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Dan Dorfman

Dan Dorfman

Posted: July 1, 2009 06:42 PM

The Return of Gordon Gekko


The villainous Gordon Gekko in the film, Wall Street, who illegally traded on inside information and won an academy award for actor Michael Douglas, may have been fictional, but apparently he has spawned a flock of real-life disciples.

Indicative of this, the Securities and Exchange Commission -- which has been roasted by the media and a host of investors for ignoring repeated early warnings about the fraudulent actions of Wall Street swindler Bernard Madoff -- has become a more aggressive cop on the securities beat, bombarding the brokerage community in recent weeks with at least 40 trading stock trading investigations.

The SEC's thrust: to determine who traded in the securities of those 40 companies both here and abroad and whether they did so by illegally capitalizing on non-public information. That, at least, is what the agency is signaling it suspects, based on its bombardment of inquiries to the brokerage firms.

"I don't know whether their screw-up with Madoff is what's prompting all these SEC investigations, but I can't recall so many of them popping up in such a short period of time," a compliance official at one brokerage told me.

In some cases, the latest information-seeking SEC's inquiries are a follow-up to previous trading probes, particularly in the banking arena.

Prominent in these trading probes are a goodly number of the country's best known financial names, such as the Goldman Sachs Group; JP Morgan Chase; Citigroup; Bank of America; Wells Fargo, and SunTrust Banks. Also piquing SEC interest is the trading that took place in such other financials as Meridian Interstate Bancorp, Colonial Bank National Association, Malvern Federal Bancorp. and Regions Financial Corp.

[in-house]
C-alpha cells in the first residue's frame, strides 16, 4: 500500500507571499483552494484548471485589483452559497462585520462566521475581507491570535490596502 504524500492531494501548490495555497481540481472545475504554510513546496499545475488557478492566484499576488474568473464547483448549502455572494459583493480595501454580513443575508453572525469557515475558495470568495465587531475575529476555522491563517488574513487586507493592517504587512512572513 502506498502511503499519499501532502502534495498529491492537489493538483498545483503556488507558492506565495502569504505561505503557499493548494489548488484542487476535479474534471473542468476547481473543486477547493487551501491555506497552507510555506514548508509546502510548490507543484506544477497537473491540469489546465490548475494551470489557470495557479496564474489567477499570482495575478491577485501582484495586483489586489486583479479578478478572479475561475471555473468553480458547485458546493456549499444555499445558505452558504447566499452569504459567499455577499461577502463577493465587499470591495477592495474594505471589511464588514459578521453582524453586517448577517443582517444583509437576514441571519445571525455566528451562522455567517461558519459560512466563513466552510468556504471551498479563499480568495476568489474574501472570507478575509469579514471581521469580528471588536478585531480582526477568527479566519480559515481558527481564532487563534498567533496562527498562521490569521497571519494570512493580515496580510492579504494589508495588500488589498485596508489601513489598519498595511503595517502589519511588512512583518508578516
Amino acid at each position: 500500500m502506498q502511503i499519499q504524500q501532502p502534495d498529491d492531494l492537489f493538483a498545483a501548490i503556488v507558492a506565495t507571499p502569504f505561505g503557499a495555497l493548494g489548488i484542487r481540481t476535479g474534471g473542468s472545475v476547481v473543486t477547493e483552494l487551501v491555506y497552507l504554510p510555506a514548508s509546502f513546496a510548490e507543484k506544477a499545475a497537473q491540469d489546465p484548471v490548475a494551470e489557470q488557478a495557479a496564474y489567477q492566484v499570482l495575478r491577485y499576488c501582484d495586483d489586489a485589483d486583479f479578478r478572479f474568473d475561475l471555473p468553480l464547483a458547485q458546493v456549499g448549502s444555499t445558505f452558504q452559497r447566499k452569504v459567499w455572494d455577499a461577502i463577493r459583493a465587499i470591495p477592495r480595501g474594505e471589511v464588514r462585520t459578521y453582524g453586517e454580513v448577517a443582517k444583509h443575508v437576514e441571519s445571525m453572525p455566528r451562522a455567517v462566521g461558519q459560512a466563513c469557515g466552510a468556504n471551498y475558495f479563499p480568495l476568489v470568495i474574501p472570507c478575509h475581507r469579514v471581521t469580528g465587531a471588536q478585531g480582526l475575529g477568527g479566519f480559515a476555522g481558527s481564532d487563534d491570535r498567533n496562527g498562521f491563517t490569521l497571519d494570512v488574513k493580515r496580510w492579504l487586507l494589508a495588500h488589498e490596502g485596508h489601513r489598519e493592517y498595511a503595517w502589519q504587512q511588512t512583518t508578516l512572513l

Wall Street speculation has it that some investors may have been privy to government actions involving a number of these banks at the outset of the financial crisis or to their financial results.

It should be duly noted these are not investigations of the companies themselves, but rather focus on the trading in their securities.

An SEC spokesman, Kevin Callahan, said the commission would neither confirm nor deny the existence of any trading investigations. But there's no question of their authenticity since I have obtained copies of private internal SEC documents that identify the 40 names.

Those highly volatile energy stocks are also conspicuous in the latest batch of SEC investigations. These include Valero Energy, Petrohawk Energy, Hercules Offshore, Delta Petroleum and Energy Infrastructure Corp.

Additional investigations, according to copies of the SEC documents, include Pepsiamericas, Pepsi Bottling Group., Cypress Semiconductor Corp., EMC Corp., Emulex Corp., Sun Microsystems, Hartford Financial Services Group, Genzyme and Centex Corp.

Rounding out the SEC's 40 trading investigations are American Axle & Manufacturing Holdings, Lincoln National Corp., Data Domain, NetApp, Gildan Activewear, Metlogic Microsystems, Novelous Therapeutics, Mf Global, Ltd., Tongxin Pharmaceuticals, Advanced Materials Group, Genta, Emisphere Technologies, Cypress Biosciences, Hana Biosciences and Indevus Pharmaceuticals and Cardiome Pharma Corp.